The Portland Japanese Garden's Kengo Kuma designed cultural village expansion is easily the most ambitious cultural building project the city of Portland has seen since Pietro Belluschi designed the Portland Art Museum in 1932
. You can also read our extensive interview with Kuma-san here
The buildings wont be complete until 2017 but here is a view of the Portland Japanese Garden's exciting new cultural village expansion. By expanding the grounds, the garden area itself wont be forced to absorb all of the 300,000+ annual visitors like a tsunami... instead allowing capacity staging in the village all while experiencing; a new tea house, class rooms, galleries for the permanent collection, a library and several new types of gardens all of which expand the garden into a center for Japanese culture.
Gardens like all things must grow to survive, they aren't static things. Just as cultures themselves grow, so too this solution to the Portland Japanese Garden's immense popularity is a way to embrace both change and preserves the traditional serenity, which makes Portland's garden perhaps the best one outside of Japan.
The first surprising thing one notices is the extensive use of metal throughout... this will allow the light and airy use of wood in non structural ways. When finished the light and wood create an inviting and elegant, yet durable structures. The outer cladding of these metal roofs will be plants... further expanding the garden's indoor/outdoor conversation while exploring ecologically responsible 21st century construction techniques.
This project is so thorough that the design experience starts even before one reaches the garden... new sidewalks across from the Portland Rose Garden tennis courts have that excellent attention to detail one doesn't usually experience in Portland building projects.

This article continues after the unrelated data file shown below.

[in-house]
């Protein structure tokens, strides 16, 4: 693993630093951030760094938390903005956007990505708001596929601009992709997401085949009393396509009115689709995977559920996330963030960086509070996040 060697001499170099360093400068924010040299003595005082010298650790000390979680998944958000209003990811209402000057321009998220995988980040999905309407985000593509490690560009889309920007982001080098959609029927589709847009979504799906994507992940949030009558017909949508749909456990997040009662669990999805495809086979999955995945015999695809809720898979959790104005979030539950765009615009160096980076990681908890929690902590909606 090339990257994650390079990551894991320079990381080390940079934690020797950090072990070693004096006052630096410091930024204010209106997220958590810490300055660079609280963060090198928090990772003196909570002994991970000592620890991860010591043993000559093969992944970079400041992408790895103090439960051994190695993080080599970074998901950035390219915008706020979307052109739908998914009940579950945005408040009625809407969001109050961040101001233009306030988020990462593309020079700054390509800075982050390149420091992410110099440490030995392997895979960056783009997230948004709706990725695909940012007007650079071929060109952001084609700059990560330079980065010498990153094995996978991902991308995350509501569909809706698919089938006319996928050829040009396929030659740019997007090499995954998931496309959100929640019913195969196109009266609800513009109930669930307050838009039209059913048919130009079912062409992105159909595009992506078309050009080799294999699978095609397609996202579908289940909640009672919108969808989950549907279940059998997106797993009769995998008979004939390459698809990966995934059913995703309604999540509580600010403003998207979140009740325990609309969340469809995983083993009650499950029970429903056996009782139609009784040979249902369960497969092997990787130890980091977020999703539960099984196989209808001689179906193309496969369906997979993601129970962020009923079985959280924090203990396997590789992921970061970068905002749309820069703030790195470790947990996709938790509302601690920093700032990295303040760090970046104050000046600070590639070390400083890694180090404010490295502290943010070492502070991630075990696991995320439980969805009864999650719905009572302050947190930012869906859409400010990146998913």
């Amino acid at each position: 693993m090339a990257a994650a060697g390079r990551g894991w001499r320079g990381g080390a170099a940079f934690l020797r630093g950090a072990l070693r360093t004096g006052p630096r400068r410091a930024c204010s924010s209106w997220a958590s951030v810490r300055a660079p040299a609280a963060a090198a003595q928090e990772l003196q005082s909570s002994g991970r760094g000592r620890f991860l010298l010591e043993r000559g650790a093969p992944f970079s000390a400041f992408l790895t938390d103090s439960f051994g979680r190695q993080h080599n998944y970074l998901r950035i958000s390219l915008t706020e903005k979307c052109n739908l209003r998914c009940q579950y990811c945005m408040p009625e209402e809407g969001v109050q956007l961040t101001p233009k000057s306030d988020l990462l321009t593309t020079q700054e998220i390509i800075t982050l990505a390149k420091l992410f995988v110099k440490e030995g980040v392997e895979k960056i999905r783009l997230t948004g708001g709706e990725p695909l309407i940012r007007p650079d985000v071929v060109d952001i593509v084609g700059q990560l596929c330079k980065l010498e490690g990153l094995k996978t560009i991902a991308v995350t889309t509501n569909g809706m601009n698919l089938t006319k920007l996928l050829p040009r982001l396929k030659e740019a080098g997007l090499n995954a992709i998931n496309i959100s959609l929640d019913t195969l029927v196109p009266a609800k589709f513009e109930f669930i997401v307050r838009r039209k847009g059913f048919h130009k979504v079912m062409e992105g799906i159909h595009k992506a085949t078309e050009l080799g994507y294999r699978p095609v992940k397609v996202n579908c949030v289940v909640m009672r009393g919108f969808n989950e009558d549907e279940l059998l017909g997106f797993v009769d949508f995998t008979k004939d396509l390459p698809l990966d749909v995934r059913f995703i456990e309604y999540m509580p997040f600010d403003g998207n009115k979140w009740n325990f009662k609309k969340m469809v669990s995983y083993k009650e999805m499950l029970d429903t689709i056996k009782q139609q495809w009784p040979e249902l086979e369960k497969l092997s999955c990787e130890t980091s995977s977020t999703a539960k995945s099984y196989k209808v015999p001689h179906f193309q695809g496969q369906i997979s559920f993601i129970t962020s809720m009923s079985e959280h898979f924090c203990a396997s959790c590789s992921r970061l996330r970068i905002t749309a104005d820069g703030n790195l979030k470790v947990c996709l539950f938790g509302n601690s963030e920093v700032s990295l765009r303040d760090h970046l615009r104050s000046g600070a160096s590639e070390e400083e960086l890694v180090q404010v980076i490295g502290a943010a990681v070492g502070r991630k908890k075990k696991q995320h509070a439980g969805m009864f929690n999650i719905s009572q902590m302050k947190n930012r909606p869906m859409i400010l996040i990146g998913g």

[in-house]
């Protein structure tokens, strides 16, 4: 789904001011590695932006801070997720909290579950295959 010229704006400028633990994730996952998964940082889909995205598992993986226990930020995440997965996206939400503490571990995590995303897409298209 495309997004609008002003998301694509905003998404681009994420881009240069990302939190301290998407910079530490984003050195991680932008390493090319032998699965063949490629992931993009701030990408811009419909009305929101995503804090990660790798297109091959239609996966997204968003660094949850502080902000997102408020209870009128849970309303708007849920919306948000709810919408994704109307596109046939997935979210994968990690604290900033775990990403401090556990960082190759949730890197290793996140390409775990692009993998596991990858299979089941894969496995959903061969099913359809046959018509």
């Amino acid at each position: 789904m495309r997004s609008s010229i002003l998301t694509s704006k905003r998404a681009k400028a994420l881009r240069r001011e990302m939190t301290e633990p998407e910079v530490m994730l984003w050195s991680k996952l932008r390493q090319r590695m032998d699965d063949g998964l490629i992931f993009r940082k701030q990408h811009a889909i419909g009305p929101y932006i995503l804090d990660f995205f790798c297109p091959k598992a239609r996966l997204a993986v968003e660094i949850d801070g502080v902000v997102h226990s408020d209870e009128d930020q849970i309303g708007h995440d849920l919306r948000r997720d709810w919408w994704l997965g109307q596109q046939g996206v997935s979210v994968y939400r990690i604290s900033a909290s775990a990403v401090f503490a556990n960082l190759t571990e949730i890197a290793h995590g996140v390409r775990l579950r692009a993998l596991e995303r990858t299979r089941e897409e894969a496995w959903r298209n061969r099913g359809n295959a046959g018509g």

One of the most important features of the new expansion the new ticketing kiosk will be situated within a new form of contemporary Japanese water garden. This feature isn't just cosmetic as the rainwater runoff from the hillside will filter in and through this amenity. Japanese Gardens have always had integral water features but this is a 21st century solution that keeps the hillside stable and the protects the sewer system from inundation.
Once at the top of the hill the new Cultural Village greets with a footbridge path that winds past the new tea house (the single concrete wall in the center) and lands visitors at the square.
The largest of the new buildings the Livingroom contains classrooms, galleries and moves the gift shop out of the garden area itself (a major enhancement). This square will be be a busy village market hub allowing the garden proper to be more tranquil.
View from the village square with the castle wall feature between and behind the two buildings.
Castle wall detail
Notice the similar stonework on this Noguchi sculpture on view in the garden are to the castle wall.
Even small parts of this design recall other forms
Another nice touch is the way Kuma's design has integrated the triangular forms that the pine trees create at the site.
The inside of the Living Room structure, already the volumes feel good and inviting almost like a canopy of trees.
To the right you can see the exhibition space that will house a rotation of the garden's permanent collection. It includes ceramics, scrolls, lacquer ware and bamboo sculptures among other things. The Portland Japanese Garden has long held the best craft oriented exhibitions in the city
(Japanese craft is deep and have few equals) and many of those shows have filled out the garden's permanent collection.
Back in the garden proper the American Bonsai exhibition on the terrace is a trial run of sorts for the expanded garden's unique new basalt terraced bonsai garden. During the recent heatwave these delicate living creatures had to be shielded from the full heat. Father's day June 19th is the last day to catch American Bonsai
... unique in the way Oregon's own Ryan Neil uses native plants to cultivate bonsai that recall their full sized brethren.